Fedrigoni and Albini started the Futura project, an interesting initiative under the banner of circular economy that resulted in a new paper made of 25 percent fiber obtained from the Bergamo-based textile company’s waste and by-products. After the three tons of paper produced last year, a second production was rescheduled.
It is called Futura and is a new paper composed of as much as 25 percent fiber obtained from the waste and by-products of textile production. The two key players in this interesting work of research and collaboration are Fedrigoni and Albini. The former is a group that produces high value-added papers, while Albini, which has been led by the same family of the same name for 146 years, is Europe’s largest producer of shirting fabrics. And it is from the recovery of textile by-products that would be destined for disposal or down-cycling processes at this Bergamo-based company that Futura was born, after two years of work between Fedrigoni’s research and development team and that of Albini_Next (a division established in 2019 with the aim of seeking innovative solutions to create the fabrics of the future).
Futura’s production process
Futura’s production process begins with the selection of scraps from the weaving stages or in the sampling and quality control departments of the Bergamo-based textile company. The fabrics are frayed to be converted into fiber, which Fedrigoni later adds to the pulp mixture to make paper. Thanks to this innovative process, about three tons of paper have been produced to date, using 950 kilograms of fabric waste. In a perfect circular economy perspective, Albini Group then chose to use this special paper to make presentation media for the Denim collection and the Service Program of the Albiate 1830 brand (fabrics dedicated to luxury streetwear).
Futura told by Fedrigoni and Albini
«Futura – A revolutionary tradition» explains Micaela di Trana, vice president for marketing and research and development at Fedrigoni Paper, «is an up-cycling project, i.e., a recycling process that returns a final product of greater value than the starting waste, reducing waste of materials and making optimal use of energy and emissions, according to a circular economy practice that requires high technical skills, creativity and innovative abilities. Futura means a lot to me and to all the people who have been involved in this project since February 2020. The Albini Group-which was already our client and is distinguished by its drive for innovation, boasting the world’s first organic, traceable cotton-wondered how it could reuse its internal waste and whether there was a way to do so from an upcycling perspective. This question guided our collaboration, and after two years of research and experimentation, a new paper, composed partly of cellulose and partly of fabric waste from the cotton mill, came to life. Its realization presented several challenges, given the ambitious technical and aesthetic qualities of the final product we wanted to achieve. We deployed all our know-how in governing industrial paper processes, investing heavily in research and development and doing numerous tests.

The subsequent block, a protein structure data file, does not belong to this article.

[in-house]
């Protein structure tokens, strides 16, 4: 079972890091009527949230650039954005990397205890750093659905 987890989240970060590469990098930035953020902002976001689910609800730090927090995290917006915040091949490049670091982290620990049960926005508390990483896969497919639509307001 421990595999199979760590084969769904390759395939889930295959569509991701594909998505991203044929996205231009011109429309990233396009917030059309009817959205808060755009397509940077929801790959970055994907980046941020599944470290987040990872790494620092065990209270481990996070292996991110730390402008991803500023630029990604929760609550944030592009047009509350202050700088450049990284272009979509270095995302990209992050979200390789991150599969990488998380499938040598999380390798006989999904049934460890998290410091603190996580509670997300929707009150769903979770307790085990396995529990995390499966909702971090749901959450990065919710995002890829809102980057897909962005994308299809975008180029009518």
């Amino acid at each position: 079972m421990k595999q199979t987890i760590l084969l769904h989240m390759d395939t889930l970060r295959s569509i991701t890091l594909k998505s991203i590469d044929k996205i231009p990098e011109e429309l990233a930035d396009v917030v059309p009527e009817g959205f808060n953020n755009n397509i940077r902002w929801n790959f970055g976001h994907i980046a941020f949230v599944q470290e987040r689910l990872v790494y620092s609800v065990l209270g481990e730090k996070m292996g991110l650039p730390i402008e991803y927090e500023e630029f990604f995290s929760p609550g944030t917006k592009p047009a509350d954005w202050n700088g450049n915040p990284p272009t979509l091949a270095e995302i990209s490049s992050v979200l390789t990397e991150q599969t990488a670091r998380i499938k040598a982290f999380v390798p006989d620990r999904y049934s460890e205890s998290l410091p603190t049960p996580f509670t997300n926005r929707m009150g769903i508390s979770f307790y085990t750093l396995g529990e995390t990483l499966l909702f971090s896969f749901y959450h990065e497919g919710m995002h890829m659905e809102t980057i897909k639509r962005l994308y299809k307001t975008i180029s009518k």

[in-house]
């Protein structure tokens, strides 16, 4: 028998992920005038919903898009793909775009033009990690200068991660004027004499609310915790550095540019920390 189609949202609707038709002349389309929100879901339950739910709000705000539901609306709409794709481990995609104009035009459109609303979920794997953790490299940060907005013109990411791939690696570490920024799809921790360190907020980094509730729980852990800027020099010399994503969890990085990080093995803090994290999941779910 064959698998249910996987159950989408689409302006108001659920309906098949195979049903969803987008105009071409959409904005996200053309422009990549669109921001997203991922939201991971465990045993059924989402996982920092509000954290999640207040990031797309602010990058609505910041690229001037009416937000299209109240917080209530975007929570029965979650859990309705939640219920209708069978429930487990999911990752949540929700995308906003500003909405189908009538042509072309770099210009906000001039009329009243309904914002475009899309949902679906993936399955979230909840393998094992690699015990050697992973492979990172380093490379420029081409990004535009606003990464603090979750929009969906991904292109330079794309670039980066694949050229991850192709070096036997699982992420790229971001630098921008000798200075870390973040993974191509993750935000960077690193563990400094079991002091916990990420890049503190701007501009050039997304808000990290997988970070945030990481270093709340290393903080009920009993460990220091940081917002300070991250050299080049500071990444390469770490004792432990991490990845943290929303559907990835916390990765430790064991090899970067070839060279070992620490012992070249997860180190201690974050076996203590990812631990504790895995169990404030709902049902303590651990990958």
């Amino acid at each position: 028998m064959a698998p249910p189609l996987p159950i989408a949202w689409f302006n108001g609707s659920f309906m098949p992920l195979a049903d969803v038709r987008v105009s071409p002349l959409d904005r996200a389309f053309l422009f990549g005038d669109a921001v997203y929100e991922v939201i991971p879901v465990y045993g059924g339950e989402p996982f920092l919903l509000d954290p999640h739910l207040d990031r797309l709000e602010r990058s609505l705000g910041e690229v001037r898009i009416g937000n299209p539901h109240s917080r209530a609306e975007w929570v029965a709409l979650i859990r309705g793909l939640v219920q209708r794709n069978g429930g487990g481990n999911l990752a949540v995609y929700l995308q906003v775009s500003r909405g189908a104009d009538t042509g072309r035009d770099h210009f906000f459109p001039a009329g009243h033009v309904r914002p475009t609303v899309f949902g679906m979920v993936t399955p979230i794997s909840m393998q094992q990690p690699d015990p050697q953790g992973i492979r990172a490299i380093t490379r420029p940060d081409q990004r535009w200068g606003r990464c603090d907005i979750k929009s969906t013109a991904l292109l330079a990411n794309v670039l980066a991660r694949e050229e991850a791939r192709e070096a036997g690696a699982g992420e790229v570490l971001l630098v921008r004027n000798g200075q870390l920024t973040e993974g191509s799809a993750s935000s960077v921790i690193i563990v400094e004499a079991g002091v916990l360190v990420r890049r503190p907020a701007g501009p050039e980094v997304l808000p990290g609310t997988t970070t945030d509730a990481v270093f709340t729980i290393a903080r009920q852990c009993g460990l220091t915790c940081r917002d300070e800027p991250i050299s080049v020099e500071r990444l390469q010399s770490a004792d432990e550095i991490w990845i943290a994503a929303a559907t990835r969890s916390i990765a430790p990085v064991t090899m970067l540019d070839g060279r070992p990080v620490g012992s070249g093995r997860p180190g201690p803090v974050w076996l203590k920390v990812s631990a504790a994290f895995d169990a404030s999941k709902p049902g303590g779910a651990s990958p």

In the Fabriano mills, in fact, we have been producing paper types composed also of cotton fibers for quite some time, usually pure cotton, the use of which makes the paper softer, more “woven,” but the project with Albini involved waste, mercerized cotton, which is very difficult to process with traditional industrial machinery. In addition, the intended product was a stiff paper-fabric, which posed an additional challenge. The making of Futura paper begins with the selection of scraps, which come from the weaving process or Albini’s sample and quality control department and are then frayed and pulverized. It is in this form that Fedrigoni adds cotton to the cellulose pulp, so as to make the cardboard used for the presentation supports of the Albini Group’s Denim collection and the Service Program of the Albiate 1830 brand.»
«These are textile scraps that we collect from our production sites» adds Giorgia Carissimi, head of Albini_Next, «and in particular from the sampling, quality control and weaving departments. The waste fabrics must be cotton, and for this first step there was no need to choose by color, only by fiber type. Fortunately, Albini Group produces mostly 100% cotton (or linen) fabrics, so we had no difficulty obtaining single-material scraps. Some bases contained small percentages of synthetic, but negligible and in any case suitable for the later stages of fraying and recycling. For the future, we plan to separate colored, patterned and printed fabrics from white ones, so that we can also obtain a white product, which to date we have not done.»
The future of Futura
We asked Fedrigoni and Albini if the project, after the three tons of paper produced last year, will continue. «In September 2022» Di Trana explained, «the first three tons of product were ready, with repeatable qualities and specific mechanical characteristics, obtained by recovering 950 kg of fabric waste. The result was so satisfactory that a second production was immediately rescheduled, which will cover Albini Group’s needs for next year. Thanks to this collaboration we succeeded in a feat that seemed impossible, transforming weaving production waste into a new raw material. Futura is an example of how many possibilities of creation we have with our R&D division and our production sites, a successful project that will surely lead us to new possibilities, both with the use of fabric scraps and with other materials».
«At the moment» Carissimi concludes, «I can only say that we could also collect waste from our foreign production sites, but the feasibility would have to be evaluated with an LCA to calculate the Carbon Footprint. Our waste alone would not be enough for an industrial production of Fedrigoni, but we could perhaps build a supply chain by proposing the project to our customers as well.»